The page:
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How to Cook (with Your Kid) the Best Fill-in-the-Blank Ever
—by Ben Cohen-Leadholm
Cooking the best-ever something with your child allows you to teach three important life lessons. Those three things are a skill, know-how, and the ability to judge
It is one thing to cook a meal with your kid. It is another thing entirely to accept the challenge of pursuing the best fill-in-the-blank ever. Different from casually preparing a meal with my kid, deciding to create the superlative dish together allows me to teach my daughter three things, almost in the way you could imagine a Mad Men era father purposefully sitting down his child to impart a life lesson.
Those three things are a skill, know-how, and the ability to judge. Casual meal preparation with my daughter can certainly teach her the first. But know-how and the ability to judge are central to the pursuit of making the best whatever-you-love-to-eat-most. And those two lessons lead to more fun and engaged kids.
First, there's the skill. At the end of the day, I am teaching my daughter to one day fend for herself in the kitchen. From proper use of utensils to kitchen safety to variations on techniques, cooking together clearly gives my daughter an initial understanding of what it takes to make good food.
Second, there's the know-how. If we are chasing down the best grilled cheese ever, then we are gradually making my daughter into a grilled cheese expert. Challah versus seedless rye, sharp cheddar versus Monterey Jack, skillet versus Panini grill – these are the variables that my future grilled cheese aficionado will come to appreciate.
And third, there's the ability to judge. Summiting the Mount Olympus of grilled cheese requires some ability to discern quality and some understanding of personal preferences. Eventually. While know-how is the knowledge of ingredients and preparation, the ability to judge is about pulling the trigger and deciding on a winner. Maybe there is something to be learned from Simon Cowell and American Idol after all…
VOICE OF EXPERIENCE
Never cook on an empty stomach. Although you will certainly be creating food with your kid, it will not be instant. A pre-cooking snack will reduce the chances of your co-pilot becoming impatient and cranky.
A picture is worth a thousand words. Get excited about what you're about to do by checking out some photos online of your chosen food or dish. Those pictures will serve two purposes: first, they'll ensure you guys are clear on what you're about to do; and second, they'll get you and your kid pumped up and raring to go.
Gear up. With many activities, the equipment and accessories are just as fun and important as the activity itself. And cooking with a kid is no different. So take the time to locate an apron, headwear (maybe make one?), and various plastic and wooden utensils for your partner. Remember that a primary reason that kids enjoy helping in the kitchen is because grown-ups cook. Handing over that spatula goes a long way.
Use ingredients and measurements as teaching moments. There is no requirement to make cooking with your kid overly educational, however ingredients and measurements are easy entry points for conversations on different cultures and geographies and on counting and math, respectively. Depending on your kid's age, using cookie cutters to modify your prepared food can also be an easy and fun conversation-starter for shapes, animals, letters, etc.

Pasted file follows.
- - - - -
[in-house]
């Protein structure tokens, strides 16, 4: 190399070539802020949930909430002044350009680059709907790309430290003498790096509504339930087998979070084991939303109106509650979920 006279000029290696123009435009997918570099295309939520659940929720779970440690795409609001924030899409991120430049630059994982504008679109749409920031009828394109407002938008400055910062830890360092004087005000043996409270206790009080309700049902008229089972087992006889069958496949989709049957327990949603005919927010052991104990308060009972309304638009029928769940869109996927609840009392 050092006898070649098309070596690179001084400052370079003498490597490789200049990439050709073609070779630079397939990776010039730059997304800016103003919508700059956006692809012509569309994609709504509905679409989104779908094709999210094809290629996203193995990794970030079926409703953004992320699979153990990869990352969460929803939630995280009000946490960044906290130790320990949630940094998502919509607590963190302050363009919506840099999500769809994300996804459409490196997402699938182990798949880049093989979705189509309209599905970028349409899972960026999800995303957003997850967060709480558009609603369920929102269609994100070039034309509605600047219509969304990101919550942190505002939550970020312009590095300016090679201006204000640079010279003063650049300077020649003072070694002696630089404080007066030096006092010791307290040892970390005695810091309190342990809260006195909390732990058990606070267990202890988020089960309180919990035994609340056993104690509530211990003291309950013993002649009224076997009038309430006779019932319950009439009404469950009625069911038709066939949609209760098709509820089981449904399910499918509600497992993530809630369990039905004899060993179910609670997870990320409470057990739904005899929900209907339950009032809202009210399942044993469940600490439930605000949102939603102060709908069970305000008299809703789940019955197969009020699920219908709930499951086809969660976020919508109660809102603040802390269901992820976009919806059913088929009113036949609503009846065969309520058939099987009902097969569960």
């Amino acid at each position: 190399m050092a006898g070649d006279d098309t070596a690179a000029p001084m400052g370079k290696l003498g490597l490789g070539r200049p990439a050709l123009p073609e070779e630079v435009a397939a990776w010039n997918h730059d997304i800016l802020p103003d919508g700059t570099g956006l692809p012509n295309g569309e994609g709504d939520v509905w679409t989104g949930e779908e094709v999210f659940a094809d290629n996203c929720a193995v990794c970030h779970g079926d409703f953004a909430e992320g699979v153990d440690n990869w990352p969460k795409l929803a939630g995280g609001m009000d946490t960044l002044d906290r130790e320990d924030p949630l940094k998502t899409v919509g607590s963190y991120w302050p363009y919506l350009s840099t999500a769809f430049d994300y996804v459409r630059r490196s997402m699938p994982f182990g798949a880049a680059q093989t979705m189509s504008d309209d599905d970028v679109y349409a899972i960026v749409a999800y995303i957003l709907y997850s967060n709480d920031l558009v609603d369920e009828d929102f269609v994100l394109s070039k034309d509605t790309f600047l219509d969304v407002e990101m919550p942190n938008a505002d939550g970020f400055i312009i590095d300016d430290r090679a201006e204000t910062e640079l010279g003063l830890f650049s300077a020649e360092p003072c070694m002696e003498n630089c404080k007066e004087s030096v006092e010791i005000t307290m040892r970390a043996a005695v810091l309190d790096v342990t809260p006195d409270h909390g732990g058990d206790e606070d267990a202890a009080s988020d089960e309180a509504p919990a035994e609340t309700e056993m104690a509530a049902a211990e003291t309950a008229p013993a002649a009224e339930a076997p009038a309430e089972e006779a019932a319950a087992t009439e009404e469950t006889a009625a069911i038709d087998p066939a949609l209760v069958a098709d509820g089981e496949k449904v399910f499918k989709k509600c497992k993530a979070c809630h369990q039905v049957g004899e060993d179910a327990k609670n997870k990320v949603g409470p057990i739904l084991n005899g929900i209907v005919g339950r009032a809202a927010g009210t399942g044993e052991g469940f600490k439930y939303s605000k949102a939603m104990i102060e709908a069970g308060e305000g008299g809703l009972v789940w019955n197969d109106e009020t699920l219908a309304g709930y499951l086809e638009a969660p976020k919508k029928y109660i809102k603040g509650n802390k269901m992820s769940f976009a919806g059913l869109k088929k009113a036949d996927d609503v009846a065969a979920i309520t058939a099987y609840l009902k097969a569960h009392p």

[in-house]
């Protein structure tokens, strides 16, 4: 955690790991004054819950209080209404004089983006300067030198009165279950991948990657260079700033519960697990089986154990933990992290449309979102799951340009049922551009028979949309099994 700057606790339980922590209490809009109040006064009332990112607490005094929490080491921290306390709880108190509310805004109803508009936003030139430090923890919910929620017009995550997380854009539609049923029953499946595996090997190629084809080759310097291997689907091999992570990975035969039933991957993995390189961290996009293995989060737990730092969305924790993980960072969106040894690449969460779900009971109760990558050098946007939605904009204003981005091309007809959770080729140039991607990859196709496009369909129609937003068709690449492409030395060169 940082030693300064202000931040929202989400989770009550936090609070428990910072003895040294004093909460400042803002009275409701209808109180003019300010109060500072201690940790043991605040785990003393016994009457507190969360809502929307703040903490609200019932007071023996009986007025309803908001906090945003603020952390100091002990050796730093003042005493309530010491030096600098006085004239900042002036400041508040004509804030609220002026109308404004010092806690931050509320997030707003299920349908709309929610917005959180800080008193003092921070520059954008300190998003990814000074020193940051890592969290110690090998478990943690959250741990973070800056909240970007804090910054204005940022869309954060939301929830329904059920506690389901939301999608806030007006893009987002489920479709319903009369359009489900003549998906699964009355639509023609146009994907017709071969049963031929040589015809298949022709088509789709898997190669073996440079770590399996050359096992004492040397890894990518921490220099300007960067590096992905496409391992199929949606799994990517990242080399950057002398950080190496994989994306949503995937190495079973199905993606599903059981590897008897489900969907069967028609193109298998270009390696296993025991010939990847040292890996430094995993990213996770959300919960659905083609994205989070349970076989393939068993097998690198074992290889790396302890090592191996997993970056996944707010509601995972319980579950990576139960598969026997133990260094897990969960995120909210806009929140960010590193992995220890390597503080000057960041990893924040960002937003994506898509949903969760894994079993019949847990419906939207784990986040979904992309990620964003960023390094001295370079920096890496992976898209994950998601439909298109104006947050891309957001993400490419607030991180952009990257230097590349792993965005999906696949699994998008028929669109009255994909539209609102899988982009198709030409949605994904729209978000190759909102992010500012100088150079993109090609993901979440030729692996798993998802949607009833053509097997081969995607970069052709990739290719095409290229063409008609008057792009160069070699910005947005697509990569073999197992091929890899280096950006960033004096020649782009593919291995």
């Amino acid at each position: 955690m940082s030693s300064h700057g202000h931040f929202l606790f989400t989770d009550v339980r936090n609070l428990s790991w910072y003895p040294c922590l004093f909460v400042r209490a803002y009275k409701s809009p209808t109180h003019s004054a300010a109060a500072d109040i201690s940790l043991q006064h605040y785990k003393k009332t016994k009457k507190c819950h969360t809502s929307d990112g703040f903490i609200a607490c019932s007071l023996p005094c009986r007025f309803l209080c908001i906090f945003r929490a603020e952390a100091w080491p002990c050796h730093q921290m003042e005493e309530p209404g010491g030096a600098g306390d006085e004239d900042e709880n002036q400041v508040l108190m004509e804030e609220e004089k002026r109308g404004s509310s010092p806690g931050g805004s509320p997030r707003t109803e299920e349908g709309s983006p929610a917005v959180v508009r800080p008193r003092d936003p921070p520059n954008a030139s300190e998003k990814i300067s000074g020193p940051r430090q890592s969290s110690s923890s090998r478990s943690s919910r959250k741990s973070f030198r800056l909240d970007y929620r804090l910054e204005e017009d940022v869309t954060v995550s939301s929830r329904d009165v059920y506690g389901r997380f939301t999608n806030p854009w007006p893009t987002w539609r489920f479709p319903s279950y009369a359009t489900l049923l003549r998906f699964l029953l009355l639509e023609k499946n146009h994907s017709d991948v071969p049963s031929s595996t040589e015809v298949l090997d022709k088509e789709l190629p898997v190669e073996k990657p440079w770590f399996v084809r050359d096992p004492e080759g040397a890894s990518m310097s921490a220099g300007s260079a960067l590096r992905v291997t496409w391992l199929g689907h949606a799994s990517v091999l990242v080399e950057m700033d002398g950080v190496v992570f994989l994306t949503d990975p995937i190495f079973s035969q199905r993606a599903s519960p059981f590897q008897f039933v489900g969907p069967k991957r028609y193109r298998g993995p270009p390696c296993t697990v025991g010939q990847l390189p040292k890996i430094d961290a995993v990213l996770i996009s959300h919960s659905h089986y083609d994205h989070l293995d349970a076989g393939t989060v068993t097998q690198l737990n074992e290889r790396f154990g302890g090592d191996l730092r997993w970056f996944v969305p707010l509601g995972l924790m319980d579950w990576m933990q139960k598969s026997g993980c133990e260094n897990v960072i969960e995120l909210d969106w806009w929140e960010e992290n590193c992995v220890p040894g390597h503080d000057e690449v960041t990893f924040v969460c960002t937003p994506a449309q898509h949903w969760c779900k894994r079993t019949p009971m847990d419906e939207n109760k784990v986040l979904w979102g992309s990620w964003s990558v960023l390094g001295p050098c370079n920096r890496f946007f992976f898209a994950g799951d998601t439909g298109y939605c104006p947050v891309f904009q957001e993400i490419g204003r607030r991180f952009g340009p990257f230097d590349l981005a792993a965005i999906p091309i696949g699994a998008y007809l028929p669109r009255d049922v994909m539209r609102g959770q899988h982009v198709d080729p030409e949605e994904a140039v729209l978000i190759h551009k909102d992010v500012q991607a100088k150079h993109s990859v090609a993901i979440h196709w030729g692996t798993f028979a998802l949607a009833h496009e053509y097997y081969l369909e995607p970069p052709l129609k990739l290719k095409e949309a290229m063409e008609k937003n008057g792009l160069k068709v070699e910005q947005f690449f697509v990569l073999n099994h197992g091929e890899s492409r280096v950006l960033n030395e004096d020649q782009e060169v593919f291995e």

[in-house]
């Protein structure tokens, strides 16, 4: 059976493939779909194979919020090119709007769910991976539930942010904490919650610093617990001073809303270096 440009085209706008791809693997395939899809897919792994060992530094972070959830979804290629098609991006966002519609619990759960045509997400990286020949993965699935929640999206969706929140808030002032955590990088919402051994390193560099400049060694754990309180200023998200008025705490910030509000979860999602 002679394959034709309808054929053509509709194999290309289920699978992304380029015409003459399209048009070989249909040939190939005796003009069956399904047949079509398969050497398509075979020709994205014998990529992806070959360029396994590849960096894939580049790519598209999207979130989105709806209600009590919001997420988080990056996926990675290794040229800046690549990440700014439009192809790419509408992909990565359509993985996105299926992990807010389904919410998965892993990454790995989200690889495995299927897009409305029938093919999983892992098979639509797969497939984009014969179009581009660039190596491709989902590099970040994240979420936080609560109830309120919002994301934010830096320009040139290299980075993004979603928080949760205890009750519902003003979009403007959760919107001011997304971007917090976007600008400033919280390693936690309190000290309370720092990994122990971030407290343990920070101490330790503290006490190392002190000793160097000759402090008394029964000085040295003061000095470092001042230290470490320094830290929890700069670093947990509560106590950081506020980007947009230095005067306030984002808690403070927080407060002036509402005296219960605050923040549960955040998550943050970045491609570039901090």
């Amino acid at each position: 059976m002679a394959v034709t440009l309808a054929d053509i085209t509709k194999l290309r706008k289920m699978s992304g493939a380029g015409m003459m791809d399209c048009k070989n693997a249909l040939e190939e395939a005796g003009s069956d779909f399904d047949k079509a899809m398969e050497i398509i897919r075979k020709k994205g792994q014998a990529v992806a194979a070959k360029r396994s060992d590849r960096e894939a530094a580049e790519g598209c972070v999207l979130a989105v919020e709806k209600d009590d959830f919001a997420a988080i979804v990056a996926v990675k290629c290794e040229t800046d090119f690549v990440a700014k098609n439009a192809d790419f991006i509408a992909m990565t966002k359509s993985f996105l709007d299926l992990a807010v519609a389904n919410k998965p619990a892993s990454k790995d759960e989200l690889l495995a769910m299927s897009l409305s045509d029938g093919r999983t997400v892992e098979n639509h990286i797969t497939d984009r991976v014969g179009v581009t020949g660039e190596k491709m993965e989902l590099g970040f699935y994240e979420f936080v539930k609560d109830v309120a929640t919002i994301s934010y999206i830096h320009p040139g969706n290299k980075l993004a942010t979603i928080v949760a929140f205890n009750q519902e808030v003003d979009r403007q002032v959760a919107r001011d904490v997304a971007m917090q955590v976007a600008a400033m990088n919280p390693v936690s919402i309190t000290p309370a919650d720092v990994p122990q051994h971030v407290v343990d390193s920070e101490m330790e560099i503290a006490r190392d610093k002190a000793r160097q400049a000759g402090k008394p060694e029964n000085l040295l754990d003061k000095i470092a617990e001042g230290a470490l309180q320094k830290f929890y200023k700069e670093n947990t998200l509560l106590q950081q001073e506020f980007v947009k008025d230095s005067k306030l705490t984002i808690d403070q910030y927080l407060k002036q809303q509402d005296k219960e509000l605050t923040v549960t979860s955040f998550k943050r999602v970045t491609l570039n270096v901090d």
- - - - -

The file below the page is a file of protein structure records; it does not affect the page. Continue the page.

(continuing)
Debate, critique, and decide. To determine the best variation of your dish, there should be some healthy debate and discussion of the pro's and con's of the different approaches you're comparing side by side. Remember, the upside to this activity versus casual meal preparation is the chance to impart some good know-how and the ability to judge. So channel the judges from Top Chef, and debate the strengths and weaknesses of your different variations of the dish until you have decided on a winner.
Blind taste tests even all playing fields. Both entertaining and educational, blind taste tests are always a home run finale for any kitchen activity. Plus, a blind taste test eliminates any of your kid's biases when comparing dishes side by side. And bottom line, what's better than letting your child's mouth decide?
Chronicle the pursuit for yourself and others. This activity is photo worthy for about 17 reasons, but the top three are as follows. First, kitchen time will likely get messy. Silly candids are guaranteed. Second, taking on the challenge of finding the perfect version of your chosen dish is solid parent-child bonding. Mountain climbers about to ascend Everest always take a snapshot at base camp with their Sherpa, right? Same idea. Third, you'll want to take a photo of what you've made – or at least the winning dish. Better yet is creating a blog just for your family to chronicle your different culinary pursuits over time. A few photos, some winning recipes, and before you know it you'll have an online family cookbook to enjoy.
Ben Cohen-Leadholm is the author of the family activities blog Kids Are Awesome But So Am I, helping parents reclaim their mojo through kids' activities that don't suck. He is the co-author of Have No Career Fear: A College Grad's Guide to Snagging a Job, Trekking the Career Path, and Reaching Job Nirvana. Find him on Twitter (@parentingmojo), Facebook (www.facebook.com/kidsactivity), and Email (email@example.com).
My favorite part is the tasting!
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